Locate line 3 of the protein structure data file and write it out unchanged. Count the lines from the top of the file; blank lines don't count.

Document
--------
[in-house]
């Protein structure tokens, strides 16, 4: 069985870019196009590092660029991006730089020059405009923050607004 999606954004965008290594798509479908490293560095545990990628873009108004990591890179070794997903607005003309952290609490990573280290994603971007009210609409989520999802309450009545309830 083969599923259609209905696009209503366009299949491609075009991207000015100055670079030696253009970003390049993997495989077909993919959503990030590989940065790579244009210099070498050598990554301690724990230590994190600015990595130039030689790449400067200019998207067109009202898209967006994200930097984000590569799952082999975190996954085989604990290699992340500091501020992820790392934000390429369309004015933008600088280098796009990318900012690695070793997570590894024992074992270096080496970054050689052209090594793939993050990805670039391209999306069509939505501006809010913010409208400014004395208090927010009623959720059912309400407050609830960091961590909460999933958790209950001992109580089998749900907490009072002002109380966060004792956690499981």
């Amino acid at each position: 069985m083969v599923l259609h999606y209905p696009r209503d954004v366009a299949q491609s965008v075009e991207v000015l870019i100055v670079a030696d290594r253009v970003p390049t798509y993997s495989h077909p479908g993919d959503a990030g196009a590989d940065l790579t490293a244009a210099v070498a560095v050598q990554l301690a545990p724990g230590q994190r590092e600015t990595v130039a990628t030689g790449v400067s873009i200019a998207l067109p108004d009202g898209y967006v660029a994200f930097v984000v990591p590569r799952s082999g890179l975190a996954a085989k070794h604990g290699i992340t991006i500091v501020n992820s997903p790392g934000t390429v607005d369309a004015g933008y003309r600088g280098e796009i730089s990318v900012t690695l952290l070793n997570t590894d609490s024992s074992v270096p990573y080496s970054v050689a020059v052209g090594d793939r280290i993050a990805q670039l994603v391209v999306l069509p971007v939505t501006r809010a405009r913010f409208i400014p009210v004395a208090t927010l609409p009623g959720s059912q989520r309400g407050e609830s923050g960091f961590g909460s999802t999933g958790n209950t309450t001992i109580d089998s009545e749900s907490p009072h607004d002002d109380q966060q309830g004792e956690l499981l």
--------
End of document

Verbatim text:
């Amino acid at each position: 069985m083969v599923l259609h999606y209905p696009r209503d954004v366009a299949q491609s965008v075009e991207v000015l870019i100055v670079a030696d290594r253009v970003p390049t798509y993997s495989h077909p479908g993919d959503a990030g196009a590989d940065l790579t490293a244009a210099v070498a560095v050598q990554l301690a545990p724990g230590q994190r590092e600015t990595v130039a990628t030689g790449v400067s873009i200019a998207l067109p108004d009202g898209y967006v660029a994200f930097v984000v990591p590569r799952s082999g890179l975190a996954a085989k070794h604990g290699i992340t991006i500091v501020n992820s997903p790392g934000t390429v607005d369309a004015g933008y003309r600088g280098e796009i730089s990318v900012t690695l952290l070793n997570t590894d609490s024992s074992v270096p990573y080496s970054v050689a020059v052209g090594d793939r280290i993050a990805q670039l994603v391209v999306l069509p971007v939505t501006r809010a405009r913010f409208i400014p009210v004395a208090t927010l609409p009623g959720s059912q989520r309400g407050e609830s923050g960091f961590g909460s999802t999933g958790n209950t309450t001992i109580d089998s009545e749900s907490p009072h607004d002002d109380q966060q309830g004792e956690l499981l």